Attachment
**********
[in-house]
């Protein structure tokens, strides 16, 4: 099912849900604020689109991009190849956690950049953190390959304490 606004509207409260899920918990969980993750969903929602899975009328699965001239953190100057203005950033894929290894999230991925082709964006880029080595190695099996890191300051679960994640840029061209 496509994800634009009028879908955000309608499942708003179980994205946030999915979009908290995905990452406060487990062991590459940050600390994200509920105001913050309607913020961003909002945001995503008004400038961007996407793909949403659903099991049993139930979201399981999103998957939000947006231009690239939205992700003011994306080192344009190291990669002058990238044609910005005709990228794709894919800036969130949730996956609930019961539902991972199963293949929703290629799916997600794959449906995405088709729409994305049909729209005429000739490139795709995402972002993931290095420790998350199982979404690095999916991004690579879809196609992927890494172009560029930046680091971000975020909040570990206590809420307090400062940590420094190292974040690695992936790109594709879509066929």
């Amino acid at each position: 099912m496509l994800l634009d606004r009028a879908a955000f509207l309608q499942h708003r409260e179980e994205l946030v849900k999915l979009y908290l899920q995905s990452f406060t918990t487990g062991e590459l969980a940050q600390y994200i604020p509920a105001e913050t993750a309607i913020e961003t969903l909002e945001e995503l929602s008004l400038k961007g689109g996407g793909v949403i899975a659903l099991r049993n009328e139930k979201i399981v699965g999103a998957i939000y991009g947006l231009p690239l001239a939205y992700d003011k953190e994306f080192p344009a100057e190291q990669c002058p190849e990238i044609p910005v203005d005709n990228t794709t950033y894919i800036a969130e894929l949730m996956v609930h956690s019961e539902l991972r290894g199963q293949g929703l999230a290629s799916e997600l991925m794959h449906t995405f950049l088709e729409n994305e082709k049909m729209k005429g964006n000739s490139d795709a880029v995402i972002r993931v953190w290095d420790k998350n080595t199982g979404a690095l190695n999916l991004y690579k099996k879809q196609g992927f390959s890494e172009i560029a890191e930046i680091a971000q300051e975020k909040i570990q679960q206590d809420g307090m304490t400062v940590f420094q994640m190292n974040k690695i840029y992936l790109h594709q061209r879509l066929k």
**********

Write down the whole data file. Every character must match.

[in-house]
């Protein structure tokens, strides 16, 4: 099912849900604020689109991009190849956690950049953190390959304490 606004509207409260899920918990969980993750969903929602899975009328699965001239953190100057203005950033894929290894999230991925082709964006880029080595190695099996890191300051679960994640840029061209 496509994800634009009028879908955000309608499942708003179980994205946030999915979009908290995905990452406060487990062991590459940050600390994200509920105001913050309607913020961003909002945001995503008004400038961007996407793909949403659903099991049993139930979201399981999103998957939000947006231009690239939205992700003011994306080192344009190291990669002058990238044609910005005709990228794709894919800036969130949730996956609930019961539902991972199963293949929703290629799916997600794959449906995405088709729409994305049909729209005429000739490139795709995402972002993931290095420790998350199982979404690095999916991004690579879809196609992927890494172009560029930046680091971000975020909040570990206590809420307090400062940590420094190292974040690695992936790109594709879509066929």
């Amino acid at each position: 099912m496509l994800l634009d606004r009028a879908a955000f509207l309608q499942h708003r409260e179980e994205l946030v849900k999915l979009y908290l899920q995905s990452f406060t918990t487990g062991e590459l969980a940050q600390y994200i604020p509920a105001e913050t993750a309607i913020e961003t969903l909002e945001e995503l929602s008004l400038k961007g689109g996407g793909v949403i899975a659903l099991r049993n009328e139930k979201i399981v699965g999103a998957i939000y991009g947006l231009p690239l001239a939205y992700d003011k953190e994306f080192p344009a100057e190291q990669c002058p190849e990238i044609p910005v203005d005709n990228t794709t950033y894919i800036a969130e894929l949730m996956v609930h956690s019961e539902l991972r290894g199963q293949g929703l999230a290629s799916e997600l991925m794959h449906t995405f950049l088709e729409n994305e082709k049909m729209k005429g964006n000739s490139d795709a880029v995402i972002r993931v953190w290095d420790k998350n080595t199982g979404a690095l190695n999916l991004y690579k099996k879809q196609g992927f390959s890494e172009i560029a890191e930046i680091a971000q300051e975020k909040i570990q679960q206590d809420g307090m304490t400062v940590f420094q994640m190292n974040k690695i840029y992936l790109h594709q061209r879509l066929k």